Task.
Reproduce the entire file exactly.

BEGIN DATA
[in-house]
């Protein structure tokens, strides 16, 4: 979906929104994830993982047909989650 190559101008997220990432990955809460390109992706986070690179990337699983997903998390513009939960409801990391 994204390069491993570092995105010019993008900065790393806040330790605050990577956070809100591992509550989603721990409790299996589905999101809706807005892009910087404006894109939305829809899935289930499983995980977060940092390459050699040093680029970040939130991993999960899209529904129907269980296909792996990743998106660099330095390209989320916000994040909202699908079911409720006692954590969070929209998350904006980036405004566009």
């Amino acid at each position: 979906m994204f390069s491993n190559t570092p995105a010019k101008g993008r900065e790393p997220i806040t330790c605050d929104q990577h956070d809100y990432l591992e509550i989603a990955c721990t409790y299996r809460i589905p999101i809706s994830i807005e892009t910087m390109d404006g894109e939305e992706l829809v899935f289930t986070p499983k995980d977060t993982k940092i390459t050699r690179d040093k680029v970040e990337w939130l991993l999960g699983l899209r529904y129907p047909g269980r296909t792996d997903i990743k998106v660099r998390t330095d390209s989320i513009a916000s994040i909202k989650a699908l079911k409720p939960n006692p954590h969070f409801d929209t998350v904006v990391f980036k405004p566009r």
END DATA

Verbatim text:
[in-house]
């Protein structure tokens, strides 16, 4: 979906929104994830993982047909989650 190559101008997220990432990955809460390109992706986070690179990337699983997903998390513009939960409801990391 994204390069491993570092995105010019993008900065790393806040330790605050990577956070809100591992509550989603721990409790299996589905999101809706807005892009910087404006894109939305829809899935289930499983995980977060940092390459050699040093680029970040939130991993999960899209529904129907269980296909792996990743998106660099330095390209989320916000994040909202699908079911409720006692954590969070929209998350904006980036405004566009």
């Amino acid at each position: 979906m994204f390069s491993n190559t570092p995105a010019k101008g993008r900065e790393p997220i806040t330790c605050d929104q990577h956070d809100y990432l591992e509550i989603a990955c721990t409790y299996r809460i589905p999101i809706s994830i807005e892009t910087m390109d404006g894109e939305e992706l829809v899935f289930t986070p499983k995980d977060t993982k940092i390459t050699r690179d040093k680029v970040e990337w939130l991993l999960g699983l899209r529904y129907p047909g269980r296909t792996d997903i990743k998106v660099r998390t330095d390209s989320i513009a916000s994040i909202k989650a699908l079911k409720p939960n006692p954590h969070f409801d929209t998350v904006v990391f980036k405004p566009r």